Scenario cards offer a great way to engage in back-and-forth conversation, and this set is a great way to get kids thinking about the different emotions and feelings associated with each zone
Self-Control Bubbles | Love, Laughter and Learning in Prep!
If you want an excuse to get outside and enjoy some sunshine with your little ones, grab a couple of bottles of bubbles and give this self-control activity a try!
Describing and Solving Problems – Emotional Regulation Activities | Teachers Pay Teachers
This is a great activity for kids who struggle to distinguish between big and small problems as well as appropriate reactions.
Inside Out Game of Emotions | Printable Crush
This is another self-regulation activity based on the movie Inside Out and I love it. All you need is a printer and these Inside Out figures and you can have heaps of fun with your kids while teaching them all about emotions.
Zones of Regulation Twister | Unknown
If your kids enjoy the classic game Twister, this is a great activity to try and you can set this up so many different ways. For example, when your child puts a hand on a certain color, he must tell you about a time he was in that colored zone, and when he puts his foot on a certain color, he must tell you about a strategy he used while in that colored zone to help him get back to the green zone.
Feelings Identification Activities | Teachers Pay Teachers
Emoji cards are a fun way to teach kids about emotions and self-regulation, and this activity on Teachers Pay Teachers offers various different games you can engage your children in.
Zones of Regulation Calm Down Jars | newjourneyon
Calm down jars are an easy self-regulation tool you can make at home, and I love the ideas of making a jar for each of the different zones of regulation. All you need is a few clear plastic water bottles, water, food coloring, glue, and glitter!
A Jar Full of Feelings | Mosswood Connections
This is a simple, yet effective idea to not only help children express the emotions they’re feeling, but the degree to which they’re feeling them. All you need is a jar, a sharpie, and a bunch of different colored pom poms!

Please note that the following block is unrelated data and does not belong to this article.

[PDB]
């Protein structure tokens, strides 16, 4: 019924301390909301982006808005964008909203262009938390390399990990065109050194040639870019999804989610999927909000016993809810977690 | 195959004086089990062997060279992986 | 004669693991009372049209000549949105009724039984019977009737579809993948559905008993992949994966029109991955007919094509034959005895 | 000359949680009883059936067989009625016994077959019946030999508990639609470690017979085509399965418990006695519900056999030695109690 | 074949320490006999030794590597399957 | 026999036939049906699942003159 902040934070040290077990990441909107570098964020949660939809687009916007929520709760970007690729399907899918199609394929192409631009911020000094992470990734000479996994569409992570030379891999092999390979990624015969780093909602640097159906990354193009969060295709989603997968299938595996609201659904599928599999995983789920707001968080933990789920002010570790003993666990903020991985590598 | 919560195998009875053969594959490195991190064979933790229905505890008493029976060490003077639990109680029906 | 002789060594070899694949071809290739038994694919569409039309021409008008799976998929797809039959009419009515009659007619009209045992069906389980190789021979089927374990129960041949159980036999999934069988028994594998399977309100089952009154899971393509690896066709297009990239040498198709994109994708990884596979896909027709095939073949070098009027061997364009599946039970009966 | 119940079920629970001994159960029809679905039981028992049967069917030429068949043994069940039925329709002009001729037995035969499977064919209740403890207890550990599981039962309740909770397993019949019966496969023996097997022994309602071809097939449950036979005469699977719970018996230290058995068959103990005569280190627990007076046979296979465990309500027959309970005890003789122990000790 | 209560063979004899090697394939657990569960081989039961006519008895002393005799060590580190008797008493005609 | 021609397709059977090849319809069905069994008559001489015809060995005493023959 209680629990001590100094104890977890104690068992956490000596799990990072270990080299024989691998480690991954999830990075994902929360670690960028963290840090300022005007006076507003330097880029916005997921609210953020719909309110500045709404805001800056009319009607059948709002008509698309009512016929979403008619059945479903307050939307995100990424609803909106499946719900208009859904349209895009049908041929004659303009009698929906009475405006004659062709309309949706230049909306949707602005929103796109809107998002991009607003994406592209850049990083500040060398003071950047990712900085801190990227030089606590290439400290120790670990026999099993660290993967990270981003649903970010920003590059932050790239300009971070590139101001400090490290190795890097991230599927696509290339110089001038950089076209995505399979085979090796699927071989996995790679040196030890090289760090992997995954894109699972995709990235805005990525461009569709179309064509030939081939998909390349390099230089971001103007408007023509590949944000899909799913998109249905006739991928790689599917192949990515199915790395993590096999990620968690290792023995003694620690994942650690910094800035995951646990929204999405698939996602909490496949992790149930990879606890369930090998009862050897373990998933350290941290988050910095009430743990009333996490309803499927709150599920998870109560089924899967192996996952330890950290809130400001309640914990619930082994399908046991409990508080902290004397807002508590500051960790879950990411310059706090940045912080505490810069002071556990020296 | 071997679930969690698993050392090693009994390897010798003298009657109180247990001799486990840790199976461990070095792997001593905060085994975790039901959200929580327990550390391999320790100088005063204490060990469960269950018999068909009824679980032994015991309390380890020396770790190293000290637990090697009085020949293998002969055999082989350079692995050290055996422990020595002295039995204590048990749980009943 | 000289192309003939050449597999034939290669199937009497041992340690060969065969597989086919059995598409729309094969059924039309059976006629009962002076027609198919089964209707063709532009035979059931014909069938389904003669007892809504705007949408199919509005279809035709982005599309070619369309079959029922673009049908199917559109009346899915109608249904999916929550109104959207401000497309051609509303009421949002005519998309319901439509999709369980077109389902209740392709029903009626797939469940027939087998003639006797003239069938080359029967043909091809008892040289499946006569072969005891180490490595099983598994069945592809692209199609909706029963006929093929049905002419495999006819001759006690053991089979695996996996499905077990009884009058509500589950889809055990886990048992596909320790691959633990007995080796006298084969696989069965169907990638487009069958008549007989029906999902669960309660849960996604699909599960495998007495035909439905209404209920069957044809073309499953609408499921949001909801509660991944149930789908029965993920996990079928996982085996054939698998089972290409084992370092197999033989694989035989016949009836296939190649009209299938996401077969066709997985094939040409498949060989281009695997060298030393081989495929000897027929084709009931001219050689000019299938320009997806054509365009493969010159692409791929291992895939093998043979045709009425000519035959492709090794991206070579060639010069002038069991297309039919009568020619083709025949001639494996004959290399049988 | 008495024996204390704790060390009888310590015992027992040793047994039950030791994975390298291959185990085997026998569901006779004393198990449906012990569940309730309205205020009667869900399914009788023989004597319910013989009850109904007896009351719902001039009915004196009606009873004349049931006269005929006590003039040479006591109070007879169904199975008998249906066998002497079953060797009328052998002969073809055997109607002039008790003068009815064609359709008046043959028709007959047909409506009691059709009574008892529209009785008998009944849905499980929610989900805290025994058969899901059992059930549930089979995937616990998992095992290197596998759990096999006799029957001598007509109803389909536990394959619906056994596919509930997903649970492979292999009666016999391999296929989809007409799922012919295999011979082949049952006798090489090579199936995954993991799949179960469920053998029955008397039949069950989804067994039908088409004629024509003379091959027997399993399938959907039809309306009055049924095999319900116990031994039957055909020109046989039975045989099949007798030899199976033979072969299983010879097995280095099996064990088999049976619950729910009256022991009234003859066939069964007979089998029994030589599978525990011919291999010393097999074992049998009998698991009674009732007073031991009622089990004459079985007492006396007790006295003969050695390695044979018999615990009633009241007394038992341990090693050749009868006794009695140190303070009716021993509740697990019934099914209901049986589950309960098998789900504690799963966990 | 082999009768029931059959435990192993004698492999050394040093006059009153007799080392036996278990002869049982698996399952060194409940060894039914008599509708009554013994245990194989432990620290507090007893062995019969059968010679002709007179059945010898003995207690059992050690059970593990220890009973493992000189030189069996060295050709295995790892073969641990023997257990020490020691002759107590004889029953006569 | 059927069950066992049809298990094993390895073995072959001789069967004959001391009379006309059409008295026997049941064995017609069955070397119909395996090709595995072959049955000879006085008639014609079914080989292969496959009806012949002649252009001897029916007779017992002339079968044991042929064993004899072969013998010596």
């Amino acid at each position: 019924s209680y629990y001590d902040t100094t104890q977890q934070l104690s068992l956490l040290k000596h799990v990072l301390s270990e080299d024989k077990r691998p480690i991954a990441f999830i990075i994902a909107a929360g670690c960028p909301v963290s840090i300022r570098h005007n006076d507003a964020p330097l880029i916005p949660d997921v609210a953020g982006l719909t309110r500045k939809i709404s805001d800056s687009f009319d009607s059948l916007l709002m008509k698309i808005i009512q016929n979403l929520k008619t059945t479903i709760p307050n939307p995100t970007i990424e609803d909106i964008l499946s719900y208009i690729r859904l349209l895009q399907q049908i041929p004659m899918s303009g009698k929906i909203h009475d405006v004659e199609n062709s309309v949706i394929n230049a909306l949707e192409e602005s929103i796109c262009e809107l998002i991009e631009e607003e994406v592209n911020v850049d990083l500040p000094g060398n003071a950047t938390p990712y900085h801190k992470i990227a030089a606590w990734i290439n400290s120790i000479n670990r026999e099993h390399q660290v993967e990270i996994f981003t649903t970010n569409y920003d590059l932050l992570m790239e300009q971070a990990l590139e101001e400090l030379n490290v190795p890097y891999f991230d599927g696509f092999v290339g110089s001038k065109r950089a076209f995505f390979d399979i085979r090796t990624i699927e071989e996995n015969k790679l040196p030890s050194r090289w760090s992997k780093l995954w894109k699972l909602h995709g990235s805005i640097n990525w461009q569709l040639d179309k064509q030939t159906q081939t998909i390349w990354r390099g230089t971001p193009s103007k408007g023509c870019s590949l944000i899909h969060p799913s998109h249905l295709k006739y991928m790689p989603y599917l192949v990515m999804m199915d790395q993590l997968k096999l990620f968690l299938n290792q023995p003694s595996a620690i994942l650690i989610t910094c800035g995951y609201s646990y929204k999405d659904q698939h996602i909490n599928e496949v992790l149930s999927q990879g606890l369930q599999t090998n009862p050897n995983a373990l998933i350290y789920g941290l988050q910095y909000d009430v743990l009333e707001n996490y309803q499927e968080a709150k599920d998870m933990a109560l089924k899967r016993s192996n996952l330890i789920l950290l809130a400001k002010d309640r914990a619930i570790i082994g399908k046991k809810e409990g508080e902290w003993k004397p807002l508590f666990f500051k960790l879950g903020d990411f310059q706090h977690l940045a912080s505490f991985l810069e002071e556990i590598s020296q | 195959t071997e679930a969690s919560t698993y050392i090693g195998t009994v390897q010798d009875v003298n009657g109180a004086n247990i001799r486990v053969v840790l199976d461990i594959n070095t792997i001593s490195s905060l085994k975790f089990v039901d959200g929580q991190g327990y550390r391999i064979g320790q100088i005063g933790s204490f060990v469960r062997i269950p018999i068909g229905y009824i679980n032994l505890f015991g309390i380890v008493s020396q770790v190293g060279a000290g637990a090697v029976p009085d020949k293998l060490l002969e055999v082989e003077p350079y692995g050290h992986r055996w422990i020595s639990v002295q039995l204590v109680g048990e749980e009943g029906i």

Feelings and Strategy | Teachers Pay Teachers
With modifications, this activity can be used for kids of all ages to help identify which situations put them in each zone, what strategies or tools get them out of each zone, and the feelings they experience within each zone.
Feelings Thermometer | Coping Skills for Kids
This is a great tool to help kids recognize when their feelings within a certain zone are escalating so they can learn the warning signs and come up with coping strategies.
Operation: Teaching Emotional Regulation Skills | Speech Paths
If you have a copy of the classic, or even one of the newer versions of the game Operation, Speech Paths has a great way to turn it into an emotional regulation skill-building game the whole family will enjoy!
Feelings and Emotions Scavenger Hunt | Mosswood Connections
If your kids love scavenger hunts, this activity offers a great way to teach them about emotions while on the go!
Self-Regulation Break Cards | Teachers Pay Teachers
This is a genius way to help kids identify how to calm themselves within each zone, and offers a compact, visual reminder they can keep with them at all times.
Teaching children self-regulation is no easy task, but mastering the art of self-discipline and self-control is one of the most valuable things a child can learn. I hope my tips for teaching self-regulation in the classroom (and beyond), as well as these Zones of Regulation activities prove useful to you!